This year Kuwait’s economy has stabilised, allowing the country to look forward to a period of renewed growth and dynamism.
Following a 4.6% contraction in GDP in 2009, the picture for 2010 and beyond looks significantly brighter. In September the ratings agency Moody’s Investors Services predicted that the economy would grow by 2.1% and 4.5% in 2011. Much of this is attributable to a rebound in demand, and consequently prices, for oil.
Kuwait, which has the world’s fifth-largest oil reserves, suffered as a consequence of weakened conditions for the commodity over much of 2009. However, in 2010 prices remained buoyant, with Kuwait Export Crude averaging $74.60 per barrel for the first 10 months against $57.77 per barrel in 2009, according to OPEC figures.
The hydrocarbons sector was also boosted in 2010 by an agreement between the Kuwait Oil Company (KOC) and Shell to offer technical and advisory services for Kuwait’s Jurassic gas fields. Increasing the production of non-associated gas is a key strategy for KOC’s plans to provide cleaner energy in the future.
Meanwhile, the output of northern oil fields reached 820,000 barrels per day (bpd) in November, an important milestone in the government’s efforts to reach a national output capacity of 3.5m bpd by 2015 and 4m bpd by 2020.
The rejuvenated oil and gas sector has bolstered government coffers, boosting retail confidence. A survey conducted by online employment agency Bayt.com and research firm YouGov Siraj in September showed a 5.5-point rise in Kuwait’s Propensity to Consume Index, which measures the proportion of annual income spent on the consumption of goods and services. The Consumer Confidence Index found that half of all Kuwaitis were optimistic that the economy will improve, while only 4% believed they would be worse off in 2011.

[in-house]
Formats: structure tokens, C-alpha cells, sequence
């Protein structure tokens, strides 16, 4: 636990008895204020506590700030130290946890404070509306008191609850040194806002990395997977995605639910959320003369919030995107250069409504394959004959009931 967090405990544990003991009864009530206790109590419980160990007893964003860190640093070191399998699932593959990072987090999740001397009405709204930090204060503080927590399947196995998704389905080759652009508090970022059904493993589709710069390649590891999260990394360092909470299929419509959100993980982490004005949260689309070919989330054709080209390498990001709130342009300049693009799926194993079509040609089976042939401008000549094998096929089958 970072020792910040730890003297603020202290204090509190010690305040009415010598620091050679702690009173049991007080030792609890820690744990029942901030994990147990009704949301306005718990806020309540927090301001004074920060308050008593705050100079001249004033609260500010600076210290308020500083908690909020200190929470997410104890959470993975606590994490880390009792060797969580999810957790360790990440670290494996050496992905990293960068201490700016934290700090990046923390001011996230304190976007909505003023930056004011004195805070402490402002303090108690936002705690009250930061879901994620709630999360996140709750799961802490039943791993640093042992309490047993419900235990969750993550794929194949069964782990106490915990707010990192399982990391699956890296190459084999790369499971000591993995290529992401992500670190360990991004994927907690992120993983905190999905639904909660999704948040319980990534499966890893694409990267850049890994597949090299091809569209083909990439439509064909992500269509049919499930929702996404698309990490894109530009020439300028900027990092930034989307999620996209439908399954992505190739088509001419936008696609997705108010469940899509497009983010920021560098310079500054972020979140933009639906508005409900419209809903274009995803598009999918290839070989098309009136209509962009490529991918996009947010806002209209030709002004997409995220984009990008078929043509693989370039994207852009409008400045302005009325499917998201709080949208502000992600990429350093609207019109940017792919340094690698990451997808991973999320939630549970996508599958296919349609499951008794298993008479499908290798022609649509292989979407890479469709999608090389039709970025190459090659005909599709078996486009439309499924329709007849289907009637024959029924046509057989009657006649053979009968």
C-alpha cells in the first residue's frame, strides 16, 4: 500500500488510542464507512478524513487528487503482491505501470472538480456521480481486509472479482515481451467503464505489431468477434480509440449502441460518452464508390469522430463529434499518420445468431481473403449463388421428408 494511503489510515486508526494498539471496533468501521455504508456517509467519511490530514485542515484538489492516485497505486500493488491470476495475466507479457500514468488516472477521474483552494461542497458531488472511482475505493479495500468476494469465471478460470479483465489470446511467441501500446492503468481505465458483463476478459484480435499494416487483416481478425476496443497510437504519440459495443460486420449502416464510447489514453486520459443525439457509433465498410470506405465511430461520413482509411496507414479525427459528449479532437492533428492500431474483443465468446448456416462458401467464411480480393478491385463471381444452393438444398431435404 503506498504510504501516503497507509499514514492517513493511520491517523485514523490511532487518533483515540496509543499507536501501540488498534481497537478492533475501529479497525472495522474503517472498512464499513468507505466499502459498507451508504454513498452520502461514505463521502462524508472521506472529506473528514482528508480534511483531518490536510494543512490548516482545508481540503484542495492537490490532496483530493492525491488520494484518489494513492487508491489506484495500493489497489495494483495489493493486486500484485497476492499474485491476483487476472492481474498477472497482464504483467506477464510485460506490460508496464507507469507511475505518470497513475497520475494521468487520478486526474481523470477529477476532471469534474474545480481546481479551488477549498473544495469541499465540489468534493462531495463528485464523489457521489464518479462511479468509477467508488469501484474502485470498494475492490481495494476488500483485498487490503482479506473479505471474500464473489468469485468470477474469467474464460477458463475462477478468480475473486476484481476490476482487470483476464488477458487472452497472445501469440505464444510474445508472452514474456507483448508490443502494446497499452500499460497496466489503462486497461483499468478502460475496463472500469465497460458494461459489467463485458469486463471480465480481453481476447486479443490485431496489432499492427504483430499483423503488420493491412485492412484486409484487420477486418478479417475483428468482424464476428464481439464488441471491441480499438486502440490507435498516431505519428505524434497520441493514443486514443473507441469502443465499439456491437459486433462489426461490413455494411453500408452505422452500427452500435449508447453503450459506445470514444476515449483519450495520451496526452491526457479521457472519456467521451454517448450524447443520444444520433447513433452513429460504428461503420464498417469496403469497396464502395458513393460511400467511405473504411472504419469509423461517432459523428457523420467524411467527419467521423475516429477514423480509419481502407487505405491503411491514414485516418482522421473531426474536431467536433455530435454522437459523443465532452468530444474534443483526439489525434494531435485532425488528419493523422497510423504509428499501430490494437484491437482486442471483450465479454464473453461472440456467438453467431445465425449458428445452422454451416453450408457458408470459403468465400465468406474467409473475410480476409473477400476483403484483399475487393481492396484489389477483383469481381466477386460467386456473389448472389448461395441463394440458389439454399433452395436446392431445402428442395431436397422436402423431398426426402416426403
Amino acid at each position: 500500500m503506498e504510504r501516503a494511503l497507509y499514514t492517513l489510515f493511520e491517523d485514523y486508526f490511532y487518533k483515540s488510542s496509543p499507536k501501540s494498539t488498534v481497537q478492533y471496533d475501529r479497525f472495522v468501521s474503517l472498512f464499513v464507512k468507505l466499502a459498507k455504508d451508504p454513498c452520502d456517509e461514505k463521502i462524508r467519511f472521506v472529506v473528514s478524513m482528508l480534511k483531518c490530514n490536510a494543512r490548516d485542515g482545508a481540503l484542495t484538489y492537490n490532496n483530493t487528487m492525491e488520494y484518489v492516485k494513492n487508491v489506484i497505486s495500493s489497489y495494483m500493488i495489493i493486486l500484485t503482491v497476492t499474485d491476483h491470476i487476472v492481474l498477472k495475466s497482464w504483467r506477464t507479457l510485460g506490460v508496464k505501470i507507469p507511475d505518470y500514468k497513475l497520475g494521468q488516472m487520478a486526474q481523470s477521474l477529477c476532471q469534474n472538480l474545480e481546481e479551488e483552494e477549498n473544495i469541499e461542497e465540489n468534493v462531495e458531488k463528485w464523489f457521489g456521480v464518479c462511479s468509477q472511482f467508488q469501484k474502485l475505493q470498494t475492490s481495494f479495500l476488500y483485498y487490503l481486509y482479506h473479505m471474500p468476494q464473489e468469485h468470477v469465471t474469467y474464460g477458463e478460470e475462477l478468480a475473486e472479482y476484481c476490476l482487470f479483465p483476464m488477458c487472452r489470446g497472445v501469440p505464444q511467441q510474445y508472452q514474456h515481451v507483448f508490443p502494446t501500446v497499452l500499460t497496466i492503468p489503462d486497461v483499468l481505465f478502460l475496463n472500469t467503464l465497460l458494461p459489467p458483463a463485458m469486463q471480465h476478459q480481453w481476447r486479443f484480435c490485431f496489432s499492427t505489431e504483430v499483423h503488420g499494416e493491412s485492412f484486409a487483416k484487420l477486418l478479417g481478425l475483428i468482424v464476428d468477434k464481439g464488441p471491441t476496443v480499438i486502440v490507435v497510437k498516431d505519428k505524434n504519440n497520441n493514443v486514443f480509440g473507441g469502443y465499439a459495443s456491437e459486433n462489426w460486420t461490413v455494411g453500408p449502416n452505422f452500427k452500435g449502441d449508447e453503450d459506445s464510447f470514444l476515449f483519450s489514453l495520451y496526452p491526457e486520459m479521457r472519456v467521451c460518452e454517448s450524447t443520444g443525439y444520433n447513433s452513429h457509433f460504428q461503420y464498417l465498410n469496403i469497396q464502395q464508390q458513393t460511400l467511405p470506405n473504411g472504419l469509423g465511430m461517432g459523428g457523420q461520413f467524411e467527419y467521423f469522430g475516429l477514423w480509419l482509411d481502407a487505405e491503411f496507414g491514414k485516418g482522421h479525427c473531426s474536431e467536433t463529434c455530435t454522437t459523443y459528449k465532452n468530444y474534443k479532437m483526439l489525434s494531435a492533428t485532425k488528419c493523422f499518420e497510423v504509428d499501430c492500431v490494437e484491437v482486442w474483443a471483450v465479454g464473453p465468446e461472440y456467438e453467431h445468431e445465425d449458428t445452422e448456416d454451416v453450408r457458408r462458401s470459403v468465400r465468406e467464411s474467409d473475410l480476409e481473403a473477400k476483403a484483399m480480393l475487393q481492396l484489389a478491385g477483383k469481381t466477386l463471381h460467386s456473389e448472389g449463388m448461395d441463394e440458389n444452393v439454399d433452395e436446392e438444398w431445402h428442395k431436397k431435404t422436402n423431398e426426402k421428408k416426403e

Such figures are likely to be welcomed by the government, which this year succeeded in staving off parliamentary calls for a $23.3bn bailout of consumer loans. The government resisted, arguing that such moves would distort market conditions.
Leaders were more concerned with the performance of the banking sector, and this year saw heated debate over ways to ease the workings of the financial services and bolster liquidity following the difficulties experienced by some investment firms in 2008 and 2009.
Sadoun A Ali, the CEO of KIPCO Asset Management Company (KAMCO), told OBG, “Some of the companies with problems in the past few years simply miscalculated their short-term assets at the time of the credit crunch.”
While this debate has continued, the banking sector has been focused on growth. Lending by local banks rose by 5.8% between January and October 2010, with consumer lending almost doubling to KD62.1m ($219.83m). However, the size of the local banking sector’s loan portfolio in the latter month remains significantly below the levels at the end of 2008 and 2009.
One main issue remains the limited lending options in an economy dominated by the hydrocarbons sector. A focus on real estate and investment firms, which were hit by the financial crisis, affected local banks. The national bourse also saw a decline in 2010, while the market hovered at around 6800 points at the beginning of December; it ended 2009 above 7000.
Moving forward into 2011, the government looks set to push ahead with diversification plans, a central priority in an economy in which the oil and gas sector accounts for over 60% of GDP. The Shell gas deal, which brought a breakthrough in the hydrocarbons sector, could serve as a potential model for other fields as well. As the government works to vigorously pursue its development vision, it can bank on its existing range of competitive advantages. If land and regulations conducive to investment are provided, Kuwait can push on towards a period of private-sector-led growth.